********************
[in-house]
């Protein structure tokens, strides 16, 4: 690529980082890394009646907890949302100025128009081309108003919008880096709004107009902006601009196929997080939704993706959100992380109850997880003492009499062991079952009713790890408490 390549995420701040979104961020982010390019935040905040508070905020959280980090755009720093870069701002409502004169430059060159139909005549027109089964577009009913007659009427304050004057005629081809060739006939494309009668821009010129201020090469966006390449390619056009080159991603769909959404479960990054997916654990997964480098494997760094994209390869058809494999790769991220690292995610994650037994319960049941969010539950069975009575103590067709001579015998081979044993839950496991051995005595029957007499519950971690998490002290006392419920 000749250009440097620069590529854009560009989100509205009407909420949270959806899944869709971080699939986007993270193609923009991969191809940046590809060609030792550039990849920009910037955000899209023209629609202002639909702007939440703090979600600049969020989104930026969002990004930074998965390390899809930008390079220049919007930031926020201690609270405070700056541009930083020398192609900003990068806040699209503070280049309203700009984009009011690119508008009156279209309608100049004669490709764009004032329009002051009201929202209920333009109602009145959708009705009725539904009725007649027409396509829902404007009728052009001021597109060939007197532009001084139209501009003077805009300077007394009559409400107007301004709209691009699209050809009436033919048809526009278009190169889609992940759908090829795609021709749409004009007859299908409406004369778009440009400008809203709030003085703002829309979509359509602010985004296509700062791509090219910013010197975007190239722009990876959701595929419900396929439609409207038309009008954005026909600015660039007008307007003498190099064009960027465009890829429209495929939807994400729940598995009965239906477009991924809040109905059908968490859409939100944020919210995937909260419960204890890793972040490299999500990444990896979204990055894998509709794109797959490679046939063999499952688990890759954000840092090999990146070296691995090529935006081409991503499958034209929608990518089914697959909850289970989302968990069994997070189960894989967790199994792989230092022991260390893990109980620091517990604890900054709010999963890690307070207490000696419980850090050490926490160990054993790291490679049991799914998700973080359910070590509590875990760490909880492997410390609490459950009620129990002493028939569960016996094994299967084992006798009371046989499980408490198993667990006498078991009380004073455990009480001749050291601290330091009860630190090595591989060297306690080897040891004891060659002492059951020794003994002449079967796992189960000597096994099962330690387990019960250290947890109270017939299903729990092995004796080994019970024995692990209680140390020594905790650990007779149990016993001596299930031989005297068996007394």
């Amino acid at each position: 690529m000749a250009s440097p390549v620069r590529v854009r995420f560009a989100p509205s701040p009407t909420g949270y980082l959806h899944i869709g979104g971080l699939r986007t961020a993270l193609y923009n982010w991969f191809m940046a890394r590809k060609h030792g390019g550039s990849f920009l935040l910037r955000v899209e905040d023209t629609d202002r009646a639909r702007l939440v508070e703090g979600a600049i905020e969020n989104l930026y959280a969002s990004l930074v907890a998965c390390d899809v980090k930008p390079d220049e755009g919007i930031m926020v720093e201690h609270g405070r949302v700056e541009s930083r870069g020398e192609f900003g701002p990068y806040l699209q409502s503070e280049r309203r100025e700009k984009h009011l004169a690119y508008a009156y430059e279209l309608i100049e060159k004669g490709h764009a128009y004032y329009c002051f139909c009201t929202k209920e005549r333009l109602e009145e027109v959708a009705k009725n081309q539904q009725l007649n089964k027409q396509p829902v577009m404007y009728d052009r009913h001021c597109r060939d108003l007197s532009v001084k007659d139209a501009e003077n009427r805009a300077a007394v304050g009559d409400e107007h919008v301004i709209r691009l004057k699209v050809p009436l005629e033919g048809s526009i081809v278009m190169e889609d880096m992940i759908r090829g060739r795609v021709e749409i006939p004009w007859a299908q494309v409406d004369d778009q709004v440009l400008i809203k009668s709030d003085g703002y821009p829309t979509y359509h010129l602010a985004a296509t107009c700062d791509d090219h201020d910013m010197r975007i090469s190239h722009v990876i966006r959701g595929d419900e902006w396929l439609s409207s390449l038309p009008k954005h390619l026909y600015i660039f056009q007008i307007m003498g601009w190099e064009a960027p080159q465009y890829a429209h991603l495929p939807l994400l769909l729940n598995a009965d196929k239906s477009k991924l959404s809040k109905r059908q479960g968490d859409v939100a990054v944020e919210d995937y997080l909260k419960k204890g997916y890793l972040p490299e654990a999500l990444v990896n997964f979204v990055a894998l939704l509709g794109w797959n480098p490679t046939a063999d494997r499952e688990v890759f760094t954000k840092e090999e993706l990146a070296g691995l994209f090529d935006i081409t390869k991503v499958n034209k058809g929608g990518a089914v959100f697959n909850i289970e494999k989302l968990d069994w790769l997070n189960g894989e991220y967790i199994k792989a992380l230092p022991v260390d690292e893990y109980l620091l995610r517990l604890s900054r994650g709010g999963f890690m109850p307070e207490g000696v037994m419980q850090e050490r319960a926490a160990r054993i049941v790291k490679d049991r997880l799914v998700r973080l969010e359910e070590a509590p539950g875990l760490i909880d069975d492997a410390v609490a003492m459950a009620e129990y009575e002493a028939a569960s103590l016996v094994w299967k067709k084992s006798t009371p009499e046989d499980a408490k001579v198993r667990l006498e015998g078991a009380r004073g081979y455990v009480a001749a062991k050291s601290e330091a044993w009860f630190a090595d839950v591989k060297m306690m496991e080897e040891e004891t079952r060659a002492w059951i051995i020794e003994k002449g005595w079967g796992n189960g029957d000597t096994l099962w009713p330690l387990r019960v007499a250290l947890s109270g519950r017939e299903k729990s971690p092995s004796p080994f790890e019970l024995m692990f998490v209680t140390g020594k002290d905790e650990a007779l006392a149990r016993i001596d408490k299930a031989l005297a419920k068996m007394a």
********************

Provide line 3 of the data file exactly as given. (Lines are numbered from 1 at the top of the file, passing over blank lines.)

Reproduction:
């Amino acid at each position: 690529m000749a250009s440097p390549v620069r590529v854009r995420f560009a989100p509205s701040p009407t909420g949270y980082l959806h899944i869709g979104g971080l699939r986007t961020a993270l193609y923009n982010w991969f191809m940046a890394r590809k060609h030792g390019g550039s990849f920009l935040l910037r955000v899209e905040d023209t629609d202002r009646a639909r702007l939440v508070e703090g979600a600049i905020e969020n989104l930026y959280a969002s990004l930074v907890a998965c390390d899809v980090k930008p390079d220049e755009g919007i930031m926020v720093e201690h609270g405070r949302v700056e541009s930083r870069g020398e192609f900003g701002p990068y806040l699209q409502s503070e280049r309203r100025e700009k984009h009011l004169a690119y508008a009156y430059e279209l309608i100049e060159k004669g490709h764009a128009y004032y329009c002051f139909c009201t929202k209920e005549r333009l109602e009145e027109v959708a009705k009725n081309q539904q009725l007649n089964k027409q396509p829902v577009m404007y009728d052009r009913h001021c597109r060939d108003l007197s532009v001084k007659d139209a501009e003077n009427r805009a300077a007394v304050g009559d409400e107007h919008v301004i709209r691009l004057k699209v050809p009436l005629e033919g048809s526009i081809v278009m190169e889609d880096m992940i759908r090829g060739r795609v021709e749409i006939p004009w007859a299908q494309v409406d004369d778009q709004v440009l400008i809203k009668s709030d003085g703002y821009p829309t979509y359509h010129l602010a985004a296509t107009c700062d791509d090219h201020d910013m010197r975007i090469s190239h722009v990876i966006r959701g595929d419900e902006w396929l439609s409207s390449l038309p009008k954005h390619l026909y600015i660039f056009q007008i307007m003498g601009w190099e064009a960027p080159q465009y890829a429209h991603l495929p939807l994400l769909l729940n598995a009965d196929k239906s477009k991924l959404s809040k109905r059908q479960g968490d859409v939100a990054v944020e919210d995937y997080l909260k419960k204890g997916y890793l972040p490299e654990a999500l990444v990896n997964f979204v990055a894998l939704l509709g794109w797959n480098p490679t046939a063999d494997r499952e688990v890759f760094t954000k840092e090999e993706l990146a070296g691995l994209f090529d935006i081409t390869k991503v499958n034209k058809g929608g990518a089914v959100f697959n909850i289970e494999k989302l968990d069994w790769l997070n189960g894989e991220y967790i199994k792989a992380l230092p022991v260390d690292e893990y109980l620091l995610r517990l604890s900054r994650g709010g999963f890690m109850p307070e207490g000696v037994m419980q850090e050490r319960a926490a160990r054993i049941v790291k490679d049991r997880l799914v998700r973080l969010e359910e070590a509590p539950g875990l760490i909880d069975d492997a410390v609490a003492m459950a009620e129990y009575e002493a028939a569960s103590l016996v094994w299967k067709k084992s006798t009371p009499e046989d499980a408490k001579v198993r667990l006498e015998g078991a009380r004073g081979y455990v009480a001749a062991k050291s601290e330091a044993w009860f630190a090595d839950v591989k060297m306690m496991e080897e040891e004891t079952r060659a002492w059951i051995i020794e003994k002449g005595w079967g796992n189960g029957d000597t096994l099962w009713p330690l387990r019960v007499a250290l947890s109270g519950r017939e299903k729990s971690p092995s004796p080994f790890e019970l024995m692990f998490v209680t140390g020594k002290d905790e650990a007779l006392a149990r016993i001596d408490k299930a031989l005297a419920k068996m007394a």